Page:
Better Schools:
Resource Materials for School Heads in Africa
Introduction to Educational Management
In this first unit we introduce some theoretical perspectives on management and examine a number of key management concepts and principles. We believe that a deeper understanding of the nature of educational management will enable you to improve your practice as a school manager.

Individual study time: 3 hours 30 minutes

Learning outcomes
After working through this unit you should be able to:
• discuss the contribution which management theory can make to understanding management practice
• explain the meaning of the terms: management, organisation, administration, supervision, and leadership in education
• understand how to apply knowledge, skills and attitudes in educational management to enable more effective and efficient planning of resources for use in your school, organising and co-ordinating of school programmes, projects and activities, and directing, controlling and evaluating of the teaching and learning processes in school.

Concepts of management in education
Management can mean different things to different people at different times, and a variety of definitions have been offered. The term 'management' itself, derives from the verb 'to manage', which can mean:
• to handle
• to control
• to make and keep submissive
• to organise
• to alter by manipulation
• to carry out for a purpose.

Activity 1.1
(1) Give an example of how you manage your school in the way suggested by each of the above meanings.
(2) Which of these meanings most closely matches the way you manage your school?
15 minutes

Some of the meanings given above appear almost offensive. Do you really, as a head, make and keep your staff and pupils submissive? These terms suggest to us a variety of styles of management, some of which will be more acceptable and productive than others.

Another way people talk of management is to describe it as an art, a science, an organisation, a person, a discipline, or a process.

Let us consider each of these in turn.

Management as an art
As an art, management is about carrying out organisational functions and tasks through people. This art involves the application of techniques in:
• human and public relations
• the delegation of an authority: assigning and sharing responsibilities and duties
• communication: including decision-making and problem-solving.
• managing change.

Management as a science
Management here is concerned with establishing a philosophy, laws, theories, principles, processes and practices which can be applied in various situations, including schools.

Management as an organisation
As an organisation, management is about creating formal structures and an establishment based on a mission (or goals), objectives, targets, functions and tasks. For example, social and welfare organisations in government management can refer to education and health services, whilst public security management services could refer to the police and military.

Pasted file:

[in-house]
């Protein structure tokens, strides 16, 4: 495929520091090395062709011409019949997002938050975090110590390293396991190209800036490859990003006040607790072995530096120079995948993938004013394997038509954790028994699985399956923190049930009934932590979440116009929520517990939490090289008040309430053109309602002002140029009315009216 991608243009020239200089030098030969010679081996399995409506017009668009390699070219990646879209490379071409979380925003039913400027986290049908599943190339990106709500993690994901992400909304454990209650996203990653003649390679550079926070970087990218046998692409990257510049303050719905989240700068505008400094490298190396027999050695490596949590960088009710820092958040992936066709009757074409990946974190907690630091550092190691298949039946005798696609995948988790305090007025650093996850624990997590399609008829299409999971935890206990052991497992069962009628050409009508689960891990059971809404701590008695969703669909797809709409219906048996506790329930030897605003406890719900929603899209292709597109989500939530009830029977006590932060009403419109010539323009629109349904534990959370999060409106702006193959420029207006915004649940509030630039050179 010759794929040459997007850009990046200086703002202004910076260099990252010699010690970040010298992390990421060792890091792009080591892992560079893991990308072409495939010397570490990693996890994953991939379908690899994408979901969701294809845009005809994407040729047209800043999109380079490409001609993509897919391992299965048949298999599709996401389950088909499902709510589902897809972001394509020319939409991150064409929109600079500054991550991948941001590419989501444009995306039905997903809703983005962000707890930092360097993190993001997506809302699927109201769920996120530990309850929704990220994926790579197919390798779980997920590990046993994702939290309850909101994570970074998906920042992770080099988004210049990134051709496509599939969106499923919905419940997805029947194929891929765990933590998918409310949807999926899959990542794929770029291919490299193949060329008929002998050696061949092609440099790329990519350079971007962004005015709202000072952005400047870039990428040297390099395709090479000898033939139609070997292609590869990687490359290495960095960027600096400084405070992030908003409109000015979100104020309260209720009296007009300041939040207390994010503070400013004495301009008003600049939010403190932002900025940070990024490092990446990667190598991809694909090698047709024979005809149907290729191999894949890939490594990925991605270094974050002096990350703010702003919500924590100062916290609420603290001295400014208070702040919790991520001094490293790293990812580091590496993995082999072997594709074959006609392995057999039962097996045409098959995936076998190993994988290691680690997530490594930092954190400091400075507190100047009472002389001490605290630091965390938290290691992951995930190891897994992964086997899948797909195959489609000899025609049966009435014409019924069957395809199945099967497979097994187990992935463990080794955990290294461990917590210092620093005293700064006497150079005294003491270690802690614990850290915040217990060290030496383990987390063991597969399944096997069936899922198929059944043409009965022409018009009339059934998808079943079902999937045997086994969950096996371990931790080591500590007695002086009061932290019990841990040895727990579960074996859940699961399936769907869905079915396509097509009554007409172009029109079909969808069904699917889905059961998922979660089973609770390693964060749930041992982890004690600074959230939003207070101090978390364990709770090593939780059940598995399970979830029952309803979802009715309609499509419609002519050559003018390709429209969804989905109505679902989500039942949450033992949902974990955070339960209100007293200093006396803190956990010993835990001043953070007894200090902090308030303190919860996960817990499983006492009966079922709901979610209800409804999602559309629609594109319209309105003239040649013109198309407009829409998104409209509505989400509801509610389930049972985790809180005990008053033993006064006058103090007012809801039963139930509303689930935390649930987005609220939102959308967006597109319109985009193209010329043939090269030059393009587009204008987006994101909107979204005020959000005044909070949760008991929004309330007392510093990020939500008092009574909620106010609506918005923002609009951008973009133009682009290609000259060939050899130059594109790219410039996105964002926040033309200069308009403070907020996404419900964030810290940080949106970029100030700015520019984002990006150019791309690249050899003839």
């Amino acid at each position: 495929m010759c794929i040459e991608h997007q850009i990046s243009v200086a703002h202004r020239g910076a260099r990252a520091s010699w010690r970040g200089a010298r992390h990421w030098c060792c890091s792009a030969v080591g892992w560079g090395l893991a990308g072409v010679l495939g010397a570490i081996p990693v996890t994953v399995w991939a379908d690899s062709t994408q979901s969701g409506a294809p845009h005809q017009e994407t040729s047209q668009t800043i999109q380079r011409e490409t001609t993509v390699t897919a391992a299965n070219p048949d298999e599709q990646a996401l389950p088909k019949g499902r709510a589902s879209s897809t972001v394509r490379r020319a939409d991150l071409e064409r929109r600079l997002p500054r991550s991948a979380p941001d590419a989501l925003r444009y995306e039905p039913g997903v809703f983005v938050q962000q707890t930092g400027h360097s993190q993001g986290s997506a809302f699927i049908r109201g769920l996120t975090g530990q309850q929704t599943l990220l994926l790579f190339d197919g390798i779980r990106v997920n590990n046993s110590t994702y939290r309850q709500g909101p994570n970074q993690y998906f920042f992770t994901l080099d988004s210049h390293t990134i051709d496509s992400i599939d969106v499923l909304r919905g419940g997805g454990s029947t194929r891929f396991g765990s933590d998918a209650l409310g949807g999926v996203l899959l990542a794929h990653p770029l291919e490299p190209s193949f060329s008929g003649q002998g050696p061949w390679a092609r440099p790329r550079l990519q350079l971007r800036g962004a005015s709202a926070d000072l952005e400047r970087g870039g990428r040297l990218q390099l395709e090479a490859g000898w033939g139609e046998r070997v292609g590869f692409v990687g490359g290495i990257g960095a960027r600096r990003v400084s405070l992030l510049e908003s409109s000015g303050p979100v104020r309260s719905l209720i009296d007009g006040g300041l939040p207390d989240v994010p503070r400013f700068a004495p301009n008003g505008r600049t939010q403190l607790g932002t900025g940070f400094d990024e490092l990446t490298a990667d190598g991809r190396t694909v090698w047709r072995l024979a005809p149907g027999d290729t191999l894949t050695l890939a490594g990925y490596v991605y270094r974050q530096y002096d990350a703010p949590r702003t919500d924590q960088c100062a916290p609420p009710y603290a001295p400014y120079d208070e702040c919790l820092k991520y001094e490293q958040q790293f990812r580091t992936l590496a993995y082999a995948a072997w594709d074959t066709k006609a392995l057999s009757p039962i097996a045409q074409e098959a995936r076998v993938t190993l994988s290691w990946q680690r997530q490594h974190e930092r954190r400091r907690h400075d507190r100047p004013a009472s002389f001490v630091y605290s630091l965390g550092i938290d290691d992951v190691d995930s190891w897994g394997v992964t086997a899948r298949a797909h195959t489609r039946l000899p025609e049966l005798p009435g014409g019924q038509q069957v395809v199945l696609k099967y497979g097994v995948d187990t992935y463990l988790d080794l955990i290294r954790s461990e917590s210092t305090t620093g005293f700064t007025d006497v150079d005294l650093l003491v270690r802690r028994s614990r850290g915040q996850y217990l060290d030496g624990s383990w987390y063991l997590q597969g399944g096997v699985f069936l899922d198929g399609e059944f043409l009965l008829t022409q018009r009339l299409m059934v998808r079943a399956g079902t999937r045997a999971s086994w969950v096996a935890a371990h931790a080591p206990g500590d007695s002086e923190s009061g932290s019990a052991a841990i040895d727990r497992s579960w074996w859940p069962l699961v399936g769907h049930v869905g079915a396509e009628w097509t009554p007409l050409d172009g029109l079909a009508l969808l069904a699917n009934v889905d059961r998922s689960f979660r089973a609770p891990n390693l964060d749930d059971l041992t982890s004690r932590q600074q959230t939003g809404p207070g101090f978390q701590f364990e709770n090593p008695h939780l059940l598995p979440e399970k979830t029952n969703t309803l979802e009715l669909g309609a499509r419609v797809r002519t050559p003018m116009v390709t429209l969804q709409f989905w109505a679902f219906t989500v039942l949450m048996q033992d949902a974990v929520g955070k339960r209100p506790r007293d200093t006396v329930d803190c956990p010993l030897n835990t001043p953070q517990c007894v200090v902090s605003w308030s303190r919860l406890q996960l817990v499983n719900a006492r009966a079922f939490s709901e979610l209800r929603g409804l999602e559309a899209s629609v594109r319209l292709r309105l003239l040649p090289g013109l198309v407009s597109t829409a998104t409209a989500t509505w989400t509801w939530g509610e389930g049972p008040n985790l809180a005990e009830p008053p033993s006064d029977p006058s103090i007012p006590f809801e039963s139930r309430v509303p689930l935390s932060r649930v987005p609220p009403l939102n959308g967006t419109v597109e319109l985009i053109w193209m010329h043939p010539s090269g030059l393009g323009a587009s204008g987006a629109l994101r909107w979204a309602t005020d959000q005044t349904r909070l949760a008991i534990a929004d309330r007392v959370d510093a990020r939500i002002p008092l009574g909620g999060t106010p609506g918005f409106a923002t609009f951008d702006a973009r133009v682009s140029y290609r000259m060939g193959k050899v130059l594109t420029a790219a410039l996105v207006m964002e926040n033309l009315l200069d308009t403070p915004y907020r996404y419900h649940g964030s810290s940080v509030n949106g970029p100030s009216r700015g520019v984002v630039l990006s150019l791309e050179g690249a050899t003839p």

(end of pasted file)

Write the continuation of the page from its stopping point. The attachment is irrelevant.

Management as a person
Managements may be seen as a person or a group of people. For example, a teacher could say 'The school management has changed the timetable in the middle of the term'. This could be referring to you, as the head alone, or to all the senior staff, or it could refer to the members of the board of governors or school committee. In schools with several promoted staff a 'senior management team' might be formed in much the same way as a government has a cabinet of ministers.

Management as a discipline
In this sense, management is a field of study with various subjects and topics. Knowledge, skills and attitudes in management can be acquired through learning, from experience and from certificated courses.

Management is a collection of processes, including such things as decision-making, problem-solving and action-planning. These processes involve the management of resources including human, material, financial and time. These processes are also known as the functions of managers.

The functions of managers
We will briefly examine five main functions of managers, namely: planning, organising, directing, supervising and evaluating. These may be seen to form a management cycle as in Fig 1:

Fig 1 A cycle of management functions

If you have studied Module 1, Self-Development for School Managers, you will have learned that the first action of a school manager is to identify the mission of the school and to set the objectives. The head will then need to identify different strategies by which to achieve the agreed mission and objectives. Through the planning process the head aims to manage an efficient and an effective school. Efficient means using minimum resources to get maximum results on time. Effective means to achieve the set of objectives. The third part of the planning stage is thus to decide on an appropriate strategy.